Today, educators need to ensure students can demonstrate more than just knowing. The Common Core standards adopted by most states are meant to be evidence-based and stress students’ ability to both “know” and “do.” There is clearly a need for assignments and assessments (aligned to the CCSS) that are focused less on testing memory skills and more on testing a student’s synthesis of knowledge — ideally, providing a window into how a student employs higher-order thinking skills such as problem-solving and critical thinking.
This is where new kinds of formative assessment tools and question types can help. These tools enable teachers to raise the level of interaction and response in their formative assessments, and thereby gain valuable observations into student mastery that classic multiple-choice formats cannot deliver. These new approaches, which feature technology-enhanced items (TEI), simultaneously drive higher-order thinking skills and inform instruction. But how does this work?
By switching from classic MCQs to TEIs, teachers can transform their assessments, instruction, and grading process. They can craft assessments that are more challenging and engaging. And they can save time, compared to paper-based approaches. Assessments that leverage TEIs soundly prepare students by mirroring the consortia testing experience, which requires them to showcase their problem-solving and analytic skills. Technology-powered formative assessments can also play a crucial role in informing both teachers and students about progress and mastery at a time when essential tweaks can still be made to the curriculum. These adjustments can help ensure students achieve targeted standards-based learning goals every day.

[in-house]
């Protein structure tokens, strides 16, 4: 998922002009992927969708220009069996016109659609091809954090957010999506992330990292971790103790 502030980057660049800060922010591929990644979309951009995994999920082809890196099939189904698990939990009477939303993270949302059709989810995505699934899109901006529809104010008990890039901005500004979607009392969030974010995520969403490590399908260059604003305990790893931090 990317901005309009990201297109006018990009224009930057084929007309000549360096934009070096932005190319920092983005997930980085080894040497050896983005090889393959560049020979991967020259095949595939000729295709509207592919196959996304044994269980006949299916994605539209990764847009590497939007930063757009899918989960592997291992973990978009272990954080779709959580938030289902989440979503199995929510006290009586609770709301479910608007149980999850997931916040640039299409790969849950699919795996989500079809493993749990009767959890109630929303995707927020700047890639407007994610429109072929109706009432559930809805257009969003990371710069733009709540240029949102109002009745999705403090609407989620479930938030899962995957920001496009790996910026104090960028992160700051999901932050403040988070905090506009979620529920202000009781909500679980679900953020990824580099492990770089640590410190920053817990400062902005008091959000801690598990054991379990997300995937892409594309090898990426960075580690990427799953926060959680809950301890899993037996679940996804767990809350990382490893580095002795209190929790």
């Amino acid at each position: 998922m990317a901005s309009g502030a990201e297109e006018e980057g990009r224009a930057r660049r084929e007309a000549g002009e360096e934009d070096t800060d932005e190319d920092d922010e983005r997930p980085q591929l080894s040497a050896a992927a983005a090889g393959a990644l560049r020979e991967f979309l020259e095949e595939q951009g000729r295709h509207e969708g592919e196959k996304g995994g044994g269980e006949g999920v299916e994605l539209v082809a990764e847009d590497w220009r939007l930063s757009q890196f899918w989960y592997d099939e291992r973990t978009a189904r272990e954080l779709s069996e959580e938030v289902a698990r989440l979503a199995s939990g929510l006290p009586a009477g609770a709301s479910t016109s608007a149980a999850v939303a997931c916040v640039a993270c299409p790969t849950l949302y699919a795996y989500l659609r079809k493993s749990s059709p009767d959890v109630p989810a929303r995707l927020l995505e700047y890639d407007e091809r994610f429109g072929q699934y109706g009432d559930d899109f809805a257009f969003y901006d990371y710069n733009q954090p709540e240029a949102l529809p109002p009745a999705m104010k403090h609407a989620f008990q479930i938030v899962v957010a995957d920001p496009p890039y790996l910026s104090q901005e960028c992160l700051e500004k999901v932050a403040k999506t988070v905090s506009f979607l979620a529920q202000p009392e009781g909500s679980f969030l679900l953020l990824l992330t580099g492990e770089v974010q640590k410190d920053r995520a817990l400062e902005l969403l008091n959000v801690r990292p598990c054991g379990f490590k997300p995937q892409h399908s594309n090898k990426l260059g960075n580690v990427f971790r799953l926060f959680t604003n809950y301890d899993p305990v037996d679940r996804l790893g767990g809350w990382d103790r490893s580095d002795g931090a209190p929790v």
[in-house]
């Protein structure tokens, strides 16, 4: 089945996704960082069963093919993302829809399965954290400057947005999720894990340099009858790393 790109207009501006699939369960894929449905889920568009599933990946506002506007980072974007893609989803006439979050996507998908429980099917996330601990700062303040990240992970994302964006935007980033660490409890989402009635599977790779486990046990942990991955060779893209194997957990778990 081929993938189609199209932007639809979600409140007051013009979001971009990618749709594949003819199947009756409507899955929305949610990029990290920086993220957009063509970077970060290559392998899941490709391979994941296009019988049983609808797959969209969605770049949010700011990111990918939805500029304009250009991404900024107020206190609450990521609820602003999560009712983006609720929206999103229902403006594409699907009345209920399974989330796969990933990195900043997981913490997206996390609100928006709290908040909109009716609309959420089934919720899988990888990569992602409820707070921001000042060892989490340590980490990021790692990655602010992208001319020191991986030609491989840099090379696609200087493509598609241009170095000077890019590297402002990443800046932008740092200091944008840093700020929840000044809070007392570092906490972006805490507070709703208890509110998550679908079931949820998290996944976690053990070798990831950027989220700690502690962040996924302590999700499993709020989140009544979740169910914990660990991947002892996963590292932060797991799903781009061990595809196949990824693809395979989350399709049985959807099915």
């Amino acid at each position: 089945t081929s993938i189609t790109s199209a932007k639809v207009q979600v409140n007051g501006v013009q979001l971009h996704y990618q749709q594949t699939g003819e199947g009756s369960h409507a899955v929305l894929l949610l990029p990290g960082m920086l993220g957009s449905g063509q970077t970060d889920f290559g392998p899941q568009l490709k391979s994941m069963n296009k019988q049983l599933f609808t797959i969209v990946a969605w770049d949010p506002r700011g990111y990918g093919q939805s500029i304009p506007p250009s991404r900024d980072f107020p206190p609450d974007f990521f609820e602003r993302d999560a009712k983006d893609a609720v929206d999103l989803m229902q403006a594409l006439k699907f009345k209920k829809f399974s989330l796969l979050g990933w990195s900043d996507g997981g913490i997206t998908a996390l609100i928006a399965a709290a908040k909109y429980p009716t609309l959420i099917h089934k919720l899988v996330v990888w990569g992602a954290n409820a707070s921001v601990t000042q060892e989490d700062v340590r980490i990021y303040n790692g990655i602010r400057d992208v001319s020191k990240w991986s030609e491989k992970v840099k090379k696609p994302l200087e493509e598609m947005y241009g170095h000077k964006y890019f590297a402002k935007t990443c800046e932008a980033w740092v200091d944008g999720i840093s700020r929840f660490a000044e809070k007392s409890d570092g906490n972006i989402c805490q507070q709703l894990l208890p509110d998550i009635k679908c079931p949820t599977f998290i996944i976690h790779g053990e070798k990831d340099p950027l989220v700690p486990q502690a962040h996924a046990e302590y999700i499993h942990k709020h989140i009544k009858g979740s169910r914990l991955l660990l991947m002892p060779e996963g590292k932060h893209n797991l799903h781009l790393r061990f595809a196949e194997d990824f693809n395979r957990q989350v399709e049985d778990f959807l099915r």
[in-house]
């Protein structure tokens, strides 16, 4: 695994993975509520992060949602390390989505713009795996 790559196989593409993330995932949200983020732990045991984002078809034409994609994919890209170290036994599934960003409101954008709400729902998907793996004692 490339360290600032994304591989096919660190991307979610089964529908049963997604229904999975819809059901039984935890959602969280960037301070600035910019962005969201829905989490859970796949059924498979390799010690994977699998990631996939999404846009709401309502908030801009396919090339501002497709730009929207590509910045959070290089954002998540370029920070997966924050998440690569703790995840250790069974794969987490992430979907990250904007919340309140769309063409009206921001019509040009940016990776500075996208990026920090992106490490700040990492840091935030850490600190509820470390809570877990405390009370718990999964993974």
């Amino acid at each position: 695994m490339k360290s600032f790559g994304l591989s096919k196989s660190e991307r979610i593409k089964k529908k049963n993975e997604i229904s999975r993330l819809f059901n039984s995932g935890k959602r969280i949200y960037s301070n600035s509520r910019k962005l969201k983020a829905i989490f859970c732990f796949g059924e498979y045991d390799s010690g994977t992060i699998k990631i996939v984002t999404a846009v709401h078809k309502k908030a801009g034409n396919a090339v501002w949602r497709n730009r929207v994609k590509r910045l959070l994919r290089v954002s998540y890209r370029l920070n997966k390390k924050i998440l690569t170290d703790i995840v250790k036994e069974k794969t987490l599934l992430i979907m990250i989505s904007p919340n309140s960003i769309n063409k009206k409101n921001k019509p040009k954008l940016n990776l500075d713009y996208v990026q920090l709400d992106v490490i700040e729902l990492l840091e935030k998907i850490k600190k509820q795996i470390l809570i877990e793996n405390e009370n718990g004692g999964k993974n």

When I tell teachers about this, they often tell me that formative assessments are gaining acceptance and momentum in the classroom. With no surprise, as resistance to end of year assessments and ineffective testing methods are some of the most important trends in US education.
Many of them are enthusiastic about the potential of using assessment platforms like these and TEIs. But often they have the same question: “How can we incorporate our most crucial learning objectives and standards into the existing platforms and in the TEI format?”